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Familiar Names Aim at Walberg

Looking ahead to his first re-election battle, freshman Rep. Tim Walberg (R-Mich.) likely will face one or both of the men he’s beaten before: former Rep. Joe Schwarz (R), to whom Walberg lost a 2004 primary before beating him in 2006, and former state Sen. Jim Berryman (D), whom he beat in a 1988 race for state Representative.

Berryman, a former Adrian mayor who served in the state Senate from 1990 to 1998, declared his candidacy by filing papers with the Federal Election Commission last week.

But whether Berryman will have a clean shot at Walberg depends heavily on a decision by Schwarz, who after serving one term in Congress fell to Walberg’s challenge from the right, 53 percent to 47 percent in the 2006 Republican primary.

Schwarz said in an interview last week that he is considering running as either a Democrat or Republican in 2008.

“The first question is do I run or not run, and then there’s the question of which political banner I run under,” Schwarz said. “I have to figure out which one I can run under that most comports with my own political philosophy and my personal beliefs. I haven’t decided that yet.”

Schwarz was the Michigan chairman of Sen. John McCain’s (R-Ariz.) presidential bid in 2000 and has indicated that he is backing McCain again in 2008.

Berryman served with Schwarz in the state Senate, and both men said they are good friends — “a close and dear friend of mine, a heck of a nice guy,” Schwarz said. Berryman said he talked with the former Congressman before deciding to move forward with his campaign.

“We had this conversation and I told Joe I don’t think he can switch parties,” Berryman said. “He’s a moderate Republican [Schwarz supports abortion rights and federal funding of stem-cell research] but he’s a lifelong Republican. He was a supporter of [Republican Gov.] John Engler when we served in the Senate together, and he was supportive of the Bush administration during his two years in Congress … Democrats do not need to vote for a Republican to win in 2008.”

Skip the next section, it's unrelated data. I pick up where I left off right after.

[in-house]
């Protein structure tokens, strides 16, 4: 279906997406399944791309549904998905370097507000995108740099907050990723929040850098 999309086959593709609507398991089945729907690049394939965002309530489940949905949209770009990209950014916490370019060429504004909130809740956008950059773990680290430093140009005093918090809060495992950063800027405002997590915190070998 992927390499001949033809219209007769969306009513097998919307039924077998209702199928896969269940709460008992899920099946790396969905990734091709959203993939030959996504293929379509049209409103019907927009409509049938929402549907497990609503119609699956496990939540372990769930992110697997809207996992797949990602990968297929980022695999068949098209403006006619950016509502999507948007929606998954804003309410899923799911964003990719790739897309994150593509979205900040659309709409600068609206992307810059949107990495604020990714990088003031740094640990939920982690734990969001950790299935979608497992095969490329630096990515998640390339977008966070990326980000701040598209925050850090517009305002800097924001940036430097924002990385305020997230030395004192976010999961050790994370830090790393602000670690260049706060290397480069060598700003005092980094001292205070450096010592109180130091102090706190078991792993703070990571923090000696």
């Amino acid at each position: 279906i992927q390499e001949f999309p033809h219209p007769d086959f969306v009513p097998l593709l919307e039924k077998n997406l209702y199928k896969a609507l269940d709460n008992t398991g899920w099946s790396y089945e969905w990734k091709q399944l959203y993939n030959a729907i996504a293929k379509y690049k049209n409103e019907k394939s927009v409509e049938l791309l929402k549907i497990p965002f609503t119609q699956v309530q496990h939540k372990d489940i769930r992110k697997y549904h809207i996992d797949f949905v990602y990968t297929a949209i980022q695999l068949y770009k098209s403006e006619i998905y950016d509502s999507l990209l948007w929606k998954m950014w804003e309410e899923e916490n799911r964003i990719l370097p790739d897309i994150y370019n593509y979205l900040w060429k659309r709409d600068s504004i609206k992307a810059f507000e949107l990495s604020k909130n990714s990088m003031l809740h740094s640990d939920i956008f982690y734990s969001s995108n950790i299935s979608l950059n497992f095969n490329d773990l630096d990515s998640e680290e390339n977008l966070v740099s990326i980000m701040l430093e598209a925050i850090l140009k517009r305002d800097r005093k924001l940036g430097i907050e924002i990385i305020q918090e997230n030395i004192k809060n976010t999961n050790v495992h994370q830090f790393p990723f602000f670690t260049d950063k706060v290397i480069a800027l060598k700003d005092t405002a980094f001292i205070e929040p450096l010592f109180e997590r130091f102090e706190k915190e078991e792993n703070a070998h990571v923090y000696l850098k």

Berryman, 60, and Schwarz, 69, sounded almost identical in their criticism of Walberg, a former pastor who attended Chicago’s Moody Bible Institute and is a darling of the Christian right.

Berryman: “I just so vehemently disagree with Walberg’s political views. … Tim runs on issues that divide people. He runs on the constitutional amendment against gay marriage. Those are not the important issues. Are they divisive? Yes, they are. Are they the issues that will make a difference on whether someone is able to put food on the table? No.”

Schwarz: “I don’t think guns, gays and abortion are the most important issues. Iraq, education, health care, homeland security — those issues get short shrift in a partisan primary on the Republican side. The evangelicals, the religious right comes out of the walls and they seem to dictate the issues. I find that inappropriate. Disingenuous. Not worthy of a political party that purports to represent a large cross section of the electorate.”